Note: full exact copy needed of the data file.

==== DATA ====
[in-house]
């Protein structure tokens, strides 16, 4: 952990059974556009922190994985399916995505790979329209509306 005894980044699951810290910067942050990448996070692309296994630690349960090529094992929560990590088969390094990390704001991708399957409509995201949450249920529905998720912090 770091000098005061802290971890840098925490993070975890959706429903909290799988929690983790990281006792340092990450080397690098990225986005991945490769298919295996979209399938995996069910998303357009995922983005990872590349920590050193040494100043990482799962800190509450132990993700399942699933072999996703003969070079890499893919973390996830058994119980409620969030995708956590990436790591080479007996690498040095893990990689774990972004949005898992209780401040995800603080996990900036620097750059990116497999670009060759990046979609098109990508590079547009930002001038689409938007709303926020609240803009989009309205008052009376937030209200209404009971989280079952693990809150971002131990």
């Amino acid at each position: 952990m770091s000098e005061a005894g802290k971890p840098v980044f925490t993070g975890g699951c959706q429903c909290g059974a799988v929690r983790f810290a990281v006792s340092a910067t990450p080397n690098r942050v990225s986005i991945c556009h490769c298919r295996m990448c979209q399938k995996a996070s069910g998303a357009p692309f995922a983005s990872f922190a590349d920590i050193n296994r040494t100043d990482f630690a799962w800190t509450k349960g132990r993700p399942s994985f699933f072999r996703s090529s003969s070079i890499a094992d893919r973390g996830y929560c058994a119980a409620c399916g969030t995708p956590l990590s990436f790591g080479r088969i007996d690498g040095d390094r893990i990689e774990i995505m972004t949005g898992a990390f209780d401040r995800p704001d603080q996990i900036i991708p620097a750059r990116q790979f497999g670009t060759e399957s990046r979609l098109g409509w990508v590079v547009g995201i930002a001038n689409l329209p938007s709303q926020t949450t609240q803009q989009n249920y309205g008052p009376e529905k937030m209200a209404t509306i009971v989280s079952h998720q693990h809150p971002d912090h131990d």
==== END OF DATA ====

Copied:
[in-house]
């Protein structure tokens, strides 16, 4: 952990059974556009922190994985399916995505790979329209509306 005894980044699951810290910067942050990448996070692309296994630690349960090529094992929560990590088969390094990390704001991708399957409509995201949450249920529905998720912090 770091000098005061802290971890840098925490993070975890959706429903909290799988929690983790990281006792340092990450080397690098990225986005991945490769298919295996979209399938995996069910998303357009995922983005990872590349920590050193040494100043990482799962800190509450132990993700399942699933072999996703003969070079890499893919973390996830058994119980409620969030995708956590990436790591080479007996690498040095893990990689774990972004949005898992209780401040995800603080996990900036620097750059990116497999670009060759990046979609098109990508590079547009930002001038689409938007709303926020609240803009989009309205008052009376937030209200209404009971989280079952693990809150971002131990």
């Amino acid at each position: 952990m770091s000098e005061a005894g802290k971890p840098v980044f925490t993070g975890g699951c959706q429903c909290g059974a799988v929690r983790f810290a990281v006792s340092a910067t990450p080397n690098r942050v990225s986005i991945c556009h490769c298919r295996m990448c979209q399938k995996a996070s069910g998303a357009p692309f995922a983005s990872f922190a590349d920590i050193n296994r040494t100043d990482f630690a799962w800190t509450k349960g132990r993700p399942s994985f699933f072999r996703s090529s003969s070079i890499a094992d893919r973390g996830y929560c058994a119980a409620c399916g969030t995708p956590l990590s990436f790591g080479r088969i007996d690498g040095d390094r893990i990689e774990i995505m972004t949005g898992a990390f209780d401040r995800p704001d603080q996990i900036i991708p620097a750059r990116q790979f497999g670009t060759e399957s990046r979609l098109g409509w990508v590079v547009g995201i930002a001038n689409l329209p938007s709303q926020t949450t609240q803009q989009n249920y309205g008052p009376e529905k937030m209200a209404t509306i009971v989280s079952h998720q693990h809150p971002d912090h131990d």